SLAM Protests Harvard’s Investment in Hotel Company

A student campaign to end Harvard’s investments in HEI Hotels & Resorts—a hotel company that includes Hilton and Marriott properties that has been accused of violating workers’ rights—has gained momentum recently after Brown University President Ruth Simmons announced earlier this week that Brown will end future investment in the company.

Harvard’s Student Labor Action Movement launched a campaign against HEI in 2008 but largely abandoned the mission because the University was unresponsive.

United Students Against Sweatshops (USAS)—a national advocacy group that has assisted students in organizing protests at their schools—has alleged that HEI has repeatedly violated workers’ rights, including unfairly increasing workload. USAS has worked on a campaign to end investment in HEI for nearly three years.

SLAM is currently in the process of drafting a recommendation to the University’s Advisory Committee on Shareholder Responsibility that Harvard not reinvest in HEI. But the University has remained silent on its plans with respect to the investment.

“While we do not generally discuss individual investments or investment strategies, Harvard has a strong institutional presumption against divesting stock for reasons unrelated to investment purposes,” said University spokesperson John D. Longbrake in a statement.


Though Harvard’s exact investment in HEI is unknown, SLAM estimates that it is over $70 million. HEI accrued over $1 billion in endowment equity placements from 2004-2008, including money from Yale, Princeton, University of Pennsylvania, University of Chicago, and Notre Dame, according to USAS.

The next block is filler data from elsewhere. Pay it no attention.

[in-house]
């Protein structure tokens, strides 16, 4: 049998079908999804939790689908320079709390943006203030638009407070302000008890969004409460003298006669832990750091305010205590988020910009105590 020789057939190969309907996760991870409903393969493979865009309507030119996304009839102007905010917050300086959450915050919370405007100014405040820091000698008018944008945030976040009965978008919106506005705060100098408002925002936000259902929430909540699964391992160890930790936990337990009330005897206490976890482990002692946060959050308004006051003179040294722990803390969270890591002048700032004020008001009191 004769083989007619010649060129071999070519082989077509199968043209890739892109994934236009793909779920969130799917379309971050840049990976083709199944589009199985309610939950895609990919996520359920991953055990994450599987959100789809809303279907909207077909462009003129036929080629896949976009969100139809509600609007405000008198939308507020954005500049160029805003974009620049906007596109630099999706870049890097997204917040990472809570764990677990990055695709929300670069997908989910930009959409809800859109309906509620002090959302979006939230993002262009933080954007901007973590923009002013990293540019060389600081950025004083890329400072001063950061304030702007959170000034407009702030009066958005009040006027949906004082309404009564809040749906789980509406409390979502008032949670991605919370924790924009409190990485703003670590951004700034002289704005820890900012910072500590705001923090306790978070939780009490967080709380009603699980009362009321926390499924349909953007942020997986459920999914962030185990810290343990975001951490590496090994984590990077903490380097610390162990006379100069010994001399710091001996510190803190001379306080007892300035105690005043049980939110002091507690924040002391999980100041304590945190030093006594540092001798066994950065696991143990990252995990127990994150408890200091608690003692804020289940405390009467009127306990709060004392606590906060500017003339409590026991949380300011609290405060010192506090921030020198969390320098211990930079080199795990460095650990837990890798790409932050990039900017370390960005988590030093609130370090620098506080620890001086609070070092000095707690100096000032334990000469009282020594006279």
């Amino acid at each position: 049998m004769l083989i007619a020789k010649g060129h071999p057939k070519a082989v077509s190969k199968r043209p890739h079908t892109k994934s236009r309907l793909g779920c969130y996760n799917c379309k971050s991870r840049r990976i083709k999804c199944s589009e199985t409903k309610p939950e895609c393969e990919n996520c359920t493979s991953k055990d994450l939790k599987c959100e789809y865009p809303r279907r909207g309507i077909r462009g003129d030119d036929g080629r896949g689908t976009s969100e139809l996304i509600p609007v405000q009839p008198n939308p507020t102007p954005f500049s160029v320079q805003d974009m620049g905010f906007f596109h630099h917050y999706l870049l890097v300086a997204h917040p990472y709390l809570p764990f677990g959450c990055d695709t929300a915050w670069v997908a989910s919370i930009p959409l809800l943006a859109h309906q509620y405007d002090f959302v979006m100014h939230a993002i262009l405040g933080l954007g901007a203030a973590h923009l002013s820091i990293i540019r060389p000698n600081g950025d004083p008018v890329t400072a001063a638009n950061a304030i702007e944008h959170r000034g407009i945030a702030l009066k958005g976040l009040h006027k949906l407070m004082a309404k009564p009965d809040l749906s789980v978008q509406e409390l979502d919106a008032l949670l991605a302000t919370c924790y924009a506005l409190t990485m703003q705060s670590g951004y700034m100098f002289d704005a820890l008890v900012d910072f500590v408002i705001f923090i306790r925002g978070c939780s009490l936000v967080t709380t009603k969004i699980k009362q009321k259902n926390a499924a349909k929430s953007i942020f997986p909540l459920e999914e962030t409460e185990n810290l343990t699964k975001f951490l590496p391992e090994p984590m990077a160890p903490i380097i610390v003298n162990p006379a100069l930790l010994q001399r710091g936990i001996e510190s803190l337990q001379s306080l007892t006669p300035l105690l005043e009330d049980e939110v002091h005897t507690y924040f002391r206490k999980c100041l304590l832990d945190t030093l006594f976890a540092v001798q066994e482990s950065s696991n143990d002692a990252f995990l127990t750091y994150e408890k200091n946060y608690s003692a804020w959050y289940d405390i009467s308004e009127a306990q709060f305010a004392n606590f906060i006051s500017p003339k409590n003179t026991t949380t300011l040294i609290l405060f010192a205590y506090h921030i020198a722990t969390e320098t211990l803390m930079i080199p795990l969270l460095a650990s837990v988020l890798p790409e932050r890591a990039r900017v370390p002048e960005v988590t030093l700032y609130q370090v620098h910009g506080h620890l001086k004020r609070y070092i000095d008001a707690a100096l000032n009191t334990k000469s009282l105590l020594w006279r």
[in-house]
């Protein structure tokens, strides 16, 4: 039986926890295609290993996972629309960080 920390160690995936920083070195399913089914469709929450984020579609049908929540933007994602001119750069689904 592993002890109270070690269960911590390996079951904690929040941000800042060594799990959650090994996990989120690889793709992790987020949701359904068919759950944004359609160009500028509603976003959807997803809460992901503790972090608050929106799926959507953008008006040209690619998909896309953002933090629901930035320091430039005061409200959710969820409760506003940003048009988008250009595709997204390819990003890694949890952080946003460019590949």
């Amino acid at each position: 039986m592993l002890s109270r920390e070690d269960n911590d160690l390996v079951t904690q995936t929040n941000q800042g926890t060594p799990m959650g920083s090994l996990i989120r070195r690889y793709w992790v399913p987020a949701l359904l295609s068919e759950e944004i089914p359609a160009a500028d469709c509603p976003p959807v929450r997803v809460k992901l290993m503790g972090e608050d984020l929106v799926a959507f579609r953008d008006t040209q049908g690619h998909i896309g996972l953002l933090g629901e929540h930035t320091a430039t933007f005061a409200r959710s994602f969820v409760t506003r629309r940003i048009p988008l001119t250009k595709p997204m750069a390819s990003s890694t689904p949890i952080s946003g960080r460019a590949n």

“This is an irresponsible corporation and it does not reflect the values of a university,” said Vicko Alvarez a campus coordinator for USAS. Alvarez said that students should not back down even if the University “gives all of the excuses that [divestment] cannot be done, that it is impossible.”

At Notre Dame students participated in a hunger strike, and Yale students staged a sit-in in the investments office, according to USAS. Brown students marched in University Hall with vacuums and mops to “clean up Brown’s investments,” and acted out a mock wedding between Brown’s Investment Office and “HEI’s Corporate Greed.”

On Sunday Simmons sent an e-mail to Brown students pledging to end future investment in HEI, USAS said.

Alvarez said she believes that Harvard students are in a position to build off of the campaigns at other universities.

SLAM member William P. Whitham ’14 said that this campaign is “an especially obvious manifestation of a larger campaign for transparency.”

Whitham said he believes the University needs to be held accountable for the social costs of its investments. “These investments effect people. They are not just numbers,” he said. “If Brown can do it, why can’t Harvard?”

—Staff writer Zoe A.Y. Weinberg can be reached at